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The mesiodistal width of the maxillary and mandibular central incisors on both the sides was measured using a digital vernier caliper on 300 study cast. The mean and the standard deviations of the width were assessed. The proportion between the width of the maxillary and mandibular central incisor was assessed and the SV formula was derived [Figure 1].

Ethical clearance

The Institutional Ethics Committee of DMIMSDU has approved the Research work proposed to be carried out at Sharad Pawar Dental College & Hospital, Sawangi(M), Wardha. Date: 3rd April 2018 DMIMS(DU)/IEC/2018-19/7151.


  Results Top


SV formula for missing mandibular central incisor –

SV Formula = (Mesiodistal width of both maxillary incisors/4−2)

When this formula was checked in our population we obtained the following results:

The mean of mandibular central incisor and both maxillary incisors were calculated. It was found to be: minimum 0.62 and maximum 0.92. Standard error was calculated that was 0.003 on the left side and 0.004 on the right side. Standard deviation of 0.075, average difference (error) of 0.04 in the right mandibular incisor, and error of 0.03 in the left mandibular incisor were obtained. Coefficient of variance was found to be 0.04 for the right side and for the left side, it was 0.05. Based on these mathematical values, it was possible to determine the accurate formula with minimum error for our population. The mesiodistal width of permanent mandibular incisor using combined mesiodistal width of maxillary incisors was calculated. Error was obtained similar on both sides of the arch. The error was very negligible. For more accurate results ± 0.5 to be done in results. For more accurate results ± 0.5 to be done in results.


  Discussion Top


Missing mandibular incisors are often encountered in clinical practice. This is seen in individuals who have over-retained, impacted, submerged, and traumatically avulsed central incisors.[7] Mandibular incisors are the fourth most common missing teeth after third molars, lateral incisors, and mandibular second premolars. Missing mandibular incisors have a psychological implication due to deprived smile and aesthetics. Thus these teeth are indicated for replacement. To achieve an optimum esthetic and functional result, it is often necessary to establish a synchronized, interdisciplinary approach with orthodontist to know correct mesiodistal width of teeth. It is difficult to estimate the widths of the missing mandibular incisors when previous dental records of the individuals are missing. This is more so in our set up as individuals rarely visit dentists at regular intervals.

According to Al Shahrani the most frequently missing permanent teeth, excluding third molars, are the mandibular second premolar (11.3%) followed by mandibular incisor (6.9%).[8] The safe and ideal orthodontic treatment planning for individuals with hypodontia of mandibular central incisors requires the utilization of tools to diagnose the tooth size discrepancies and/or discrepancies in ideal proportions between maxillary and mandibular teeth, to achieve a perfect intercuspation. It should be considered that space closure at the region of the missing mandibular incisor leads to a tooth size discrepancy between the dental arches, commonly clinically observed as a residual overjet, and occasionally by an increased overbite, even after the achievement of ideal intercuspation of canines and premolars.[1] However, the clinical alternatives to compensate this discrepancy and thus achieve ideal overjet and overbite are minimally invasive, either by the placement of composite resin on the mandibular incisors or by proximal stripping on the maxillary incisors. To decide this, it is very important to know the correct mesiodistal width of the teeth. Till date, mesiodistal width of central incisors was assessed on radiographs. However, magnification errors and radiation exposure have questioned the accuracy of the radiographic method. It is also true that relying on radiographic methods, orthodontist has failed to achieve correct results. Hence, there was a need to precisely plan a formula to evaluate the mesiodistal width of the mandibular central incisor. Therefore, we came up with the SV formula which will solve the problem and improve accuracy regarding treatment planning on the dental cast.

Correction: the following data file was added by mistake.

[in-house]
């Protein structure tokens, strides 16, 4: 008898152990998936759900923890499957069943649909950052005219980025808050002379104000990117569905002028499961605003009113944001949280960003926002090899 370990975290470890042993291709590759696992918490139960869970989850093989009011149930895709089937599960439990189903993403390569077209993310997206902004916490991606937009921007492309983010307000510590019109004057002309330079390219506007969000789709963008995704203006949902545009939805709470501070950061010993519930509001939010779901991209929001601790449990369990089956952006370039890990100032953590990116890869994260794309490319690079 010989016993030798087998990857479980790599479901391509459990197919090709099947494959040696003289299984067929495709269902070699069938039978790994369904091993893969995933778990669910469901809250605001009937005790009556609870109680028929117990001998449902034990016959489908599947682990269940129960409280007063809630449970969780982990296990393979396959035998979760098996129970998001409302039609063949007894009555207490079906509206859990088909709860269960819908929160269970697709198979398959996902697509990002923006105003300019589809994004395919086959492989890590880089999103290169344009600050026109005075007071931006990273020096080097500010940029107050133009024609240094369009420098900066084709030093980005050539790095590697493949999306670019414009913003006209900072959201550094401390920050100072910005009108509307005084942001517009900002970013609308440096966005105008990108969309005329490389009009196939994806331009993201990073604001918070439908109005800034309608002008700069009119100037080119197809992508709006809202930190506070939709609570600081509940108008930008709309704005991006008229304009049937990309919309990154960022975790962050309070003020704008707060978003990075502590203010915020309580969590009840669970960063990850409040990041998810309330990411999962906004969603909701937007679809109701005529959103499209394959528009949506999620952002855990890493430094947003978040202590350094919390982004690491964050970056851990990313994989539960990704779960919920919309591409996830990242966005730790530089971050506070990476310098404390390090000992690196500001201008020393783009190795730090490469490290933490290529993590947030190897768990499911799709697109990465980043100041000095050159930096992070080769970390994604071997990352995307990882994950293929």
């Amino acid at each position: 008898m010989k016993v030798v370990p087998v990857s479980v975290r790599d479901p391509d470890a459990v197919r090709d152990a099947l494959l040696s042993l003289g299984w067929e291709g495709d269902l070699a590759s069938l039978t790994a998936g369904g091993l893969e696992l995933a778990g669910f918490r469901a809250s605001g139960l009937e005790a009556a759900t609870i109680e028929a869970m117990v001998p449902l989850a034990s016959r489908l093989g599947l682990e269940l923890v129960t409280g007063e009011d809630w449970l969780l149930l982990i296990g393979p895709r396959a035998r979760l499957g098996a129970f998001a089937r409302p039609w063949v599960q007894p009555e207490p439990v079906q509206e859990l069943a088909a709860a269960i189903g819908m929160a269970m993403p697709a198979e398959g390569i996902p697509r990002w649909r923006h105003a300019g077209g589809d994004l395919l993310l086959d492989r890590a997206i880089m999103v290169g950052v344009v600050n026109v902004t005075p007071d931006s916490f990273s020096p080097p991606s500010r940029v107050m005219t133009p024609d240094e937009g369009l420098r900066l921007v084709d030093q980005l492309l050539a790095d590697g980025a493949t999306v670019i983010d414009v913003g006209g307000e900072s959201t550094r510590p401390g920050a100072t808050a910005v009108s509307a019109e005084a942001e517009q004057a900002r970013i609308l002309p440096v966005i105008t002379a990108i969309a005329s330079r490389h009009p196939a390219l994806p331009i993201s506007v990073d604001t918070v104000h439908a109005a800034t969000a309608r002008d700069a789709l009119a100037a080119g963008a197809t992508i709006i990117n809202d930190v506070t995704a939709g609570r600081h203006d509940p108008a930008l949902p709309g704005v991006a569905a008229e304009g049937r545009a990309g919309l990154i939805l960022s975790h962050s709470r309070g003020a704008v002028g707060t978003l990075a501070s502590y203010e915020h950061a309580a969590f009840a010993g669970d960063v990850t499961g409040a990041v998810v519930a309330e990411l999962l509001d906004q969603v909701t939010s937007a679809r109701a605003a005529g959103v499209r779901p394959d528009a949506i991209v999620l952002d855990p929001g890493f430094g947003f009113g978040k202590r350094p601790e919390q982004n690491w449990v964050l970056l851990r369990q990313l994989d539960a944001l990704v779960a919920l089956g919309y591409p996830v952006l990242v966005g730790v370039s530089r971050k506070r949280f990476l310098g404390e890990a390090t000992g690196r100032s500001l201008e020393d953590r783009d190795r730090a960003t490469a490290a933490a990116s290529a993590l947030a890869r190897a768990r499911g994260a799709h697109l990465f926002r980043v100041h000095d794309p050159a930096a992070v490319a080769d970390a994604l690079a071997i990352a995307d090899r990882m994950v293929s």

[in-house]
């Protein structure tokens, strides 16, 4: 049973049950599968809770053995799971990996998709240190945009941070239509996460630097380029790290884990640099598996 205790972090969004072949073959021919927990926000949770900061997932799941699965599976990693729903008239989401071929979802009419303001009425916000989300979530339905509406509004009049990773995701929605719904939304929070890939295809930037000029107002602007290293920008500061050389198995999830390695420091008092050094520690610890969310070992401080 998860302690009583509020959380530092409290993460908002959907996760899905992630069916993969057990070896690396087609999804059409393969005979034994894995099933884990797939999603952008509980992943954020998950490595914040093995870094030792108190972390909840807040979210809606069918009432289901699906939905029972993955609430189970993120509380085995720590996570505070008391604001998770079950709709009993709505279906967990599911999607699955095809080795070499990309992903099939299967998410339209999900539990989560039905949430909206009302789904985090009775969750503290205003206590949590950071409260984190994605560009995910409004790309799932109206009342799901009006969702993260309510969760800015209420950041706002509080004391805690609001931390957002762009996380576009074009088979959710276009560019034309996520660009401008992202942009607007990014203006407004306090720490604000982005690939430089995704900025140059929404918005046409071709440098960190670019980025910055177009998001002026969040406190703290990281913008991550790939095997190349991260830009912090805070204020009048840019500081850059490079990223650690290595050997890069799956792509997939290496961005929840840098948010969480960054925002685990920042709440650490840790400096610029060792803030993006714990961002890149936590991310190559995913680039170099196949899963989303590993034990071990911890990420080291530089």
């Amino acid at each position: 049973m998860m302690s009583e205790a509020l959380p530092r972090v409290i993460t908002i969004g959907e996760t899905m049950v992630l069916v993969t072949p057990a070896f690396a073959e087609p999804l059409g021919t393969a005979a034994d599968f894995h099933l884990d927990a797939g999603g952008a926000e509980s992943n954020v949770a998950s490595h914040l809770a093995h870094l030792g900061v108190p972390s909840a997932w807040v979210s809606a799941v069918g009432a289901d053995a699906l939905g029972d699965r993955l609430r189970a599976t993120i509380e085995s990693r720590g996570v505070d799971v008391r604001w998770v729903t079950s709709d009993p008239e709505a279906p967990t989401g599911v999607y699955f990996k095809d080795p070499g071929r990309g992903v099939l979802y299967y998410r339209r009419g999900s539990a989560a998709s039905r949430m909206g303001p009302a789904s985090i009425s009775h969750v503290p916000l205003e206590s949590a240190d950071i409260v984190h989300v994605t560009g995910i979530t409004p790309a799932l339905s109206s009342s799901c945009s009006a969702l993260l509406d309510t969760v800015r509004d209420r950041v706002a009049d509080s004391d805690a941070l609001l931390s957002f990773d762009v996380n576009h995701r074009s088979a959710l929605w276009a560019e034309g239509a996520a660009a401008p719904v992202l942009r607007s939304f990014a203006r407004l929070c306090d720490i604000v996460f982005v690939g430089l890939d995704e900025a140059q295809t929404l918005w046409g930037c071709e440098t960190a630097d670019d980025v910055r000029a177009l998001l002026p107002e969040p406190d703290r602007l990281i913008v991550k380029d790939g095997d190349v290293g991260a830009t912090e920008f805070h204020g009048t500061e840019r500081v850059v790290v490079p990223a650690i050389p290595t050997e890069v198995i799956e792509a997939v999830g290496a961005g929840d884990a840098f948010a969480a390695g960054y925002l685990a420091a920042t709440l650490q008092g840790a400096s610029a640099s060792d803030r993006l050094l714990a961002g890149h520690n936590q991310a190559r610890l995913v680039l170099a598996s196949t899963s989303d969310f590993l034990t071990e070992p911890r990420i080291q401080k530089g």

The Bolton analysis is the most often used method for such evaluation. Although widely diffused and relatively simple to use, this ratio resulted in disproportionate results which lead to unesthetic look. Missing central incisor often creates an unesthetic look with marked mobility and increase spacing with mandibular anterior teeth. Spacing increases with age and drifting of teeth in seen.[3] Therefore, missing mandibular central incisor always create a complication for deciding whether to bring this teeth into place orthodontically or to replace it prosthetically or with an implant. Hence for deciding this, it is necessary to know the exact mesiodistal width of the teeth. It would be helpful for planning the case judiciously.

There are different methods to determine the width of missing teeth. Tonn's[1] developed a method to evaluate the width of missing maxillary lateral incisor. There was no formula to determine the width of the mandibular incisor. Nowadays, the incidence of missing mandibular central incisor is increasing. Tonn's formula required the width of all erupted incisors (maxillary and mandibular) to calculate the width of missing maxillary lateral incisor. The SV formula used the width of maxillary incisors to calculate the width of the mandibular central incisor. This formula was simple and required minimum calculations. The problems faced by Tonn's formula were tedious calculations, and it was not derived for the right and left side. As the mesiodistal width of teeth differed on the right and left side, the applicability of Tonn's formula was not possible. Furthermore, this formula was derived from the Caucasian population. Hence, many authors questioned its applicability in the Indian population. When the formula was applied in our population, inaccurate results were obtained. Hence, it was essential to formulate the “SV formula.” The new formula is simple to use and easy to remember.